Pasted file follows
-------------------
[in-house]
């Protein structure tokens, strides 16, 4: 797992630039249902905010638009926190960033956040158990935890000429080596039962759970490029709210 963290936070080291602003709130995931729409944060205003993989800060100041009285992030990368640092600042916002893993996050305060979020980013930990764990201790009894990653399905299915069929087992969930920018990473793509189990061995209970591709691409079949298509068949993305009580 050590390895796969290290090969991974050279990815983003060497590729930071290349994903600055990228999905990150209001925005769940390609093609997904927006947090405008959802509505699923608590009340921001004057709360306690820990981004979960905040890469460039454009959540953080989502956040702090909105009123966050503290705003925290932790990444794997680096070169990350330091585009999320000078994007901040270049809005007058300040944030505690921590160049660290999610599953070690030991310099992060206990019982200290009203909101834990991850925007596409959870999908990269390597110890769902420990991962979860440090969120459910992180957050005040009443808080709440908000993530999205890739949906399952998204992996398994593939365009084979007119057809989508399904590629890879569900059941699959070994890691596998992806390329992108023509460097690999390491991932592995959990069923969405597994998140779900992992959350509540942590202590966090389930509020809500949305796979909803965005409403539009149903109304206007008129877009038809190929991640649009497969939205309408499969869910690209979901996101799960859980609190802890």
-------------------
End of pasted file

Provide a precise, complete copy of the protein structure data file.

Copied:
[in-house]
């Protein structure tokens, strides 16, 4: 797992630039249902905010638009926190960033956040158990935890000429080596039962759970490029709210 963290936070080291602003709130995931729409944060205003993989800060100041009285992030990368640092600042916002893993996050305060979020980013930990764990201790009894990653399905299915069929087992969930920018990473793509189990061995209970591709691409079949298509068949993305009580 050590390895796969290290090969991974050279990815983003060497590729930071290349994903600055990228999905990150209001925005769940390609093609997904927006947090405008959802509505699923608590009340921001004057709360306690820990981004979960905040890469460039454009959540953080989502956040702090909105009123966050503290705003925290932790990444794997680096070169990350330091585009999320000078994007901040270049809005007058300040944030505690921590160049660290999610599953070690030991310099992060206990019982200290009203909101834990991850925007596409959870999908990269390597110890769902420990991962979860440090969120459910992180957050005040009443808080709440908000993530999205890739949906399952998204992996398994593939365009084979007119057809989508399904590629890879569900059941699959070994890691596998992806390329992108023509460097690999390491991932592995959990069923969405597994998140779900992992959350509540942590202590966090389930509020809500949305796979909803965005409403539009149903109304206007008129877009038809190929991640649009497969939205309408499969869910690209979901996101799960859980609190802890």